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"Make us to choose the harder right, instead of the easier wrong"
West Point Cadet Prayer
This is a well-written article about a father who put several of his kids
through expensive colleges but one son wanted to be a Marine. Interesting
observation by this dad. See below. A very interesting commentary that
says a lot about our failing and fallen society.

By Frank Schaeffer of the Washington Post

"Before my son became a Marine, I never thought much about who was defending formal prom party dresses With long sleeve that look sexy
me. Now when I read of the war on terrorism or the coming conflict in Iraq,
it cuts to my heart. When I see a picture of a member of our military who
has been killed, I read his or her name very carefully. Sometimes I cry.

In 1999, when the barrel-chested Marine recruiter showed up in dress blues
and bedazzled my son John, I did not stand in the way. John was headstrong,
and he seemed to understand these stern, clean men with straight backs and
flawless uniforms. I did not. I live in the Volvo-driving, higher
education-worshiping North Shore of Boston I write novels for a living. I
have never served in the military.

It had been hard enough sending my two older children off to Georgetown and
New York University. John's enlisting was unexpected, so deeply unsettling.
I did not relish the prospect of answering the question, "So where is John
going to college?" from the parents who were itching to tell me all about
how their son or daughter was going to Harvard. At the private high school
John attended, no other students were going into the military.

"But aren't the Marines terribly Southern?" (Says a lot about
open-mindedness in the Northeast) asked one perplexed mother while standing
next to me at the brunch following graduation. "What a waste, he was such a
good student," said another parent. One parent (a professor at a nearby and
rather famous university) spoke up at a school meeting and suggested that
the school should "carefully evaluate what went wrong."

When John graduated from three months of boot camp on Parris Island, 3000
parents and friends were on the parade deck stands. We parents and our
Marines not only were of many races but also were representative of many
economic classes. Many were poor. Some arrived crammed in the backs of
pickups, others by bus. John told me that a lot of parents could not afford
the trip.

We in the audience were white and Native American. We were Hispanic, Arab,
and African American, and Asian. We were former Marines wearing the scars of
battle, or at least baseball caps emblazoned with battles' names. We were
Southern whites from Nashville and skinheads from New Jersey, black kids
from Cleveland wearing ghetto rags and white ex-cons with ham-hock forearms
defaced by jailhouse tattoos. We would not have been mistaken for the
educated and well-heeled parents gathered on the lawns of John's private
school a half-year before.

After graduation one new Marine told John, "Before I was a Marine, if I had
ever seen you on my block I would've probably killed you just because you
were standing there." This was a serious statement from one of John's good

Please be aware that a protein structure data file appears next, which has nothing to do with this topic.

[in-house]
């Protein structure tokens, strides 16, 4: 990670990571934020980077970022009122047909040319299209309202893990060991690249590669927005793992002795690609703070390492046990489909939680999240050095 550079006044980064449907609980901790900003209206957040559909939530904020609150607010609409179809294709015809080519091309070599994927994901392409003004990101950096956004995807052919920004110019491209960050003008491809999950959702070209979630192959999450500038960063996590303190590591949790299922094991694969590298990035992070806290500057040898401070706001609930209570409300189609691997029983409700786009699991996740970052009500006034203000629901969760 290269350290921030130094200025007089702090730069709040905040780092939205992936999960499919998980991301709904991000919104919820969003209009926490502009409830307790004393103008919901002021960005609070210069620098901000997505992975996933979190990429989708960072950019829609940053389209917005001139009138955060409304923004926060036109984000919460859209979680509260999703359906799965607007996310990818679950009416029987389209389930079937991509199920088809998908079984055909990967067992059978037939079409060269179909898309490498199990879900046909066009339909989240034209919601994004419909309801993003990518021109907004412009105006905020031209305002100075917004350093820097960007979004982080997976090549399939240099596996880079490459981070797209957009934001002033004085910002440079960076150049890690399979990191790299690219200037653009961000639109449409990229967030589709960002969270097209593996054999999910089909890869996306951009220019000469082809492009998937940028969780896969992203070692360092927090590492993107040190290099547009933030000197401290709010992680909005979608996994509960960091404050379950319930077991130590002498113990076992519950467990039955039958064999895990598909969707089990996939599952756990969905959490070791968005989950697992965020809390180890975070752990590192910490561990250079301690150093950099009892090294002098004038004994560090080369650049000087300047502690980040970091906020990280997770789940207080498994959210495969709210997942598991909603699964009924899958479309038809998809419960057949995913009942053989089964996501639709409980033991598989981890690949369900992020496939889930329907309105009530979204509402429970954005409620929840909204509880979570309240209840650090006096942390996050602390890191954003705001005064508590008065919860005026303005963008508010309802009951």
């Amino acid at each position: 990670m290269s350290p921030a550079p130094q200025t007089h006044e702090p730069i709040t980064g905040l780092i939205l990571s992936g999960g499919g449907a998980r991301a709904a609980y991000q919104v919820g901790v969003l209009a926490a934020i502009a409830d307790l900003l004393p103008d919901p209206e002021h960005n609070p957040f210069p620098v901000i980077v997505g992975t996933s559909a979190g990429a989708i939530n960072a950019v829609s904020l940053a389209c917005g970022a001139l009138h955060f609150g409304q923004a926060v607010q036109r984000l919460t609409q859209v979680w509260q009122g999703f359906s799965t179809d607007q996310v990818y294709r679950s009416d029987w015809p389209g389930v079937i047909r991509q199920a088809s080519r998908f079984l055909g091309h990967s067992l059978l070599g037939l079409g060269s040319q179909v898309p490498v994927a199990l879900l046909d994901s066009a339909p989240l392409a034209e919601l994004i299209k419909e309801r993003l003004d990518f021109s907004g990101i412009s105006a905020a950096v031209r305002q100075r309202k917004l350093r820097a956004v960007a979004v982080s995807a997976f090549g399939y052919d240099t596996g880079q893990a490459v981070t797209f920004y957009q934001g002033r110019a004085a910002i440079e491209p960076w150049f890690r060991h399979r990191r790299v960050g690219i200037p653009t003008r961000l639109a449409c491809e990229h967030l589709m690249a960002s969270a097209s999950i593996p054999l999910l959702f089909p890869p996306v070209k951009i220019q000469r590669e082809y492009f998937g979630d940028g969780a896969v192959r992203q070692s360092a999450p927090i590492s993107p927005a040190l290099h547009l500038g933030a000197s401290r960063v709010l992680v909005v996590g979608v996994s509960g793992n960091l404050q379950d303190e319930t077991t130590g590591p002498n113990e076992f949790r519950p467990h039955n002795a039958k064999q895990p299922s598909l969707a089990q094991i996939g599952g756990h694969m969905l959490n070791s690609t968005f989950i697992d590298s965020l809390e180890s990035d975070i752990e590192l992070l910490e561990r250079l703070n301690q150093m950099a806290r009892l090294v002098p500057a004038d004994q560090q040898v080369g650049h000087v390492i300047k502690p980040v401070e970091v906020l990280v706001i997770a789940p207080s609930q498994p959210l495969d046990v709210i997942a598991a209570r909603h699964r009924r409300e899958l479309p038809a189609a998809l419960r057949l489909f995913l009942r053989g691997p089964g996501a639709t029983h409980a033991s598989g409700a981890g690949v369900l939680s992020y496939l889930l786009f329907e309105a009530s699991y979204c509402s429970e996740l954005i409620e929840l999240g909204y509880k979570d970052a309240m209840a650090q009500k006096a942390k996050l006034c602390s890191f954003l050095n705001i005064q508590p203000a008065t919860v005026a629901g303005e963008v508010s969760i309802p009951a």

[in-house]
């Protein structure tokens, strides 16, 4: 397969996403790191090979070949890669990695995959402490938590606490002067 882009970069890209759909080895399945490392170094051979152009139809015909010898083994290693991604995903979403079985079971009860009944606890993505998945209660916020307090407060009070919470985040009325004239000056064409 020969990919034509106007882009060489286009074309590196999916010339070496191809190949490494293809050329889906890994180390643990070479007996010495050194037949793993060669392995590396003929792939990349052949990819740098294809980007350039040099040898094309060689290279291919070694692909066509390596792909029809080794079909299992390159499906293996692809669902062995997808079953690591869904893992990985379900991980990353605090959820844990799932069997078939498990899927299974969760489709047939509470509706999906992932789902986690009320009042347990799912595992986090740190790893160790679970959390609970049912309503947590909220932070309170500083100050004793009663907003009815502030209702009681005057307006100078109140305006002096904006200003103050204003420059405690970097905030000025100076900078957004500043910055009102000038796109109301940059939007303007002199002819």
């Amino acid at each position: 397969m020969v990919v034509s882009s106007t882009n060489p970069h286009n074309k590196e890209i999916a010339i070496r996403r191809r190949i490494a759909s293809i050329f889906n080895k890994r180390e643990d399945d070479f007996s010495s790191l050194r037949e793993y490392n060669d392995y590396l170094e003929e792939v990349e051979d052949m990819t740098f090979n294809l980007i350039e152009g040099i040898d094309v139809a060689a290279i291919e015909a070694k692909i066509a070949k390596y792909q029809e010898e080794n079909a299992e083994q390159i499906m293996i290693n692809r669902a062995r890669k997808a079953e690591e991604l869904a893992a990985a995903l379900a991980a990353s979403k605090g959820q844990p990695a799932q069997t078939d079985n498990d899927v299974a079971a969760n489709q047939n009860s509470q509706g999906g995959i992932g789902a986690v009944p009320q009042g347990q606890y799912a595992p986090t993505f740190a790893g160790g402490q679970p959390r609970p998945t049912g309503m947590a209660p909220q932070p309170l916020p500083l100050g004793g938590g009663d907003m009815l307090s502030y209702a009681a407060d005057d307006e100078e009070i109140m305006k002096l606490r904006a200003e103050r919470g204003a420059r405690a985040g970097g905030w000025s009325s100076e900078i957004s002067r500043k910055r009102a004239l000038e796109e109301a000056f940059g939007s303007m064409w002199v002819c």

friends, a black ex-gang member from Detroit who, as John said, "would die
for me now, just like I'd die for him."

My son has connected me to my country in a way that I was too selfish and
insular to experience before. I feel closer to the waitress at our local
diner than to some of my oldest friends. She has two sons in the Corps.
They are facing the same dangers as my boy. When the guy who fixes my car
asks me how John is doing, I know he means it. His younger brother is in
the Navy.

Why were I and the other parents at my son's private school so surprised by
his choice? During World War II, the sons and daughters of the most
powerful and educated families did their bit. If the idea of the immorality
of the Vietnam War was the only reason those lucky enough to go to college
dodged the draft, why did we not encourage our children to volunteer for
military service once that war was done?

Have we wealthy and educated Americans all become pacifists? Is the world a
safe place? Or have we just gotten used to having somebody else defend us?
What is the future of our democracy when the sons and daughters of the
janitors at our elite universities are far more likely to be put in harm's
way than are any of the students whose dorms their parents clean?

I feel shame because it took my son's joining the Marine Corps to make me
take notice of who is defending me. I feel hope because perhaps my son is
part of a future "greatest generation." As the storm clouds of war gather,
at least I know that I can look the men and women in uniform in the eye. My
son is one of them. He is the best I have to offer. John is my heart.

Faith is not about everything turning out OK; Faith is about being OK no
matter how things turn out."

Oh, how I wish so many of our younger generations could read this article.
It makes me so sad to hear the way they talk with no respect for what their
fathers, grandfathers and great grandfathers experienced so they can live in
freedom. Freedom has been replaced with Free-Dumb. Please pass this on .
. .

"America needs God more than God needs America.
If we ever forget we are 'One Nation Under God',
then we will be a Nation gone under."

Ronald Reagan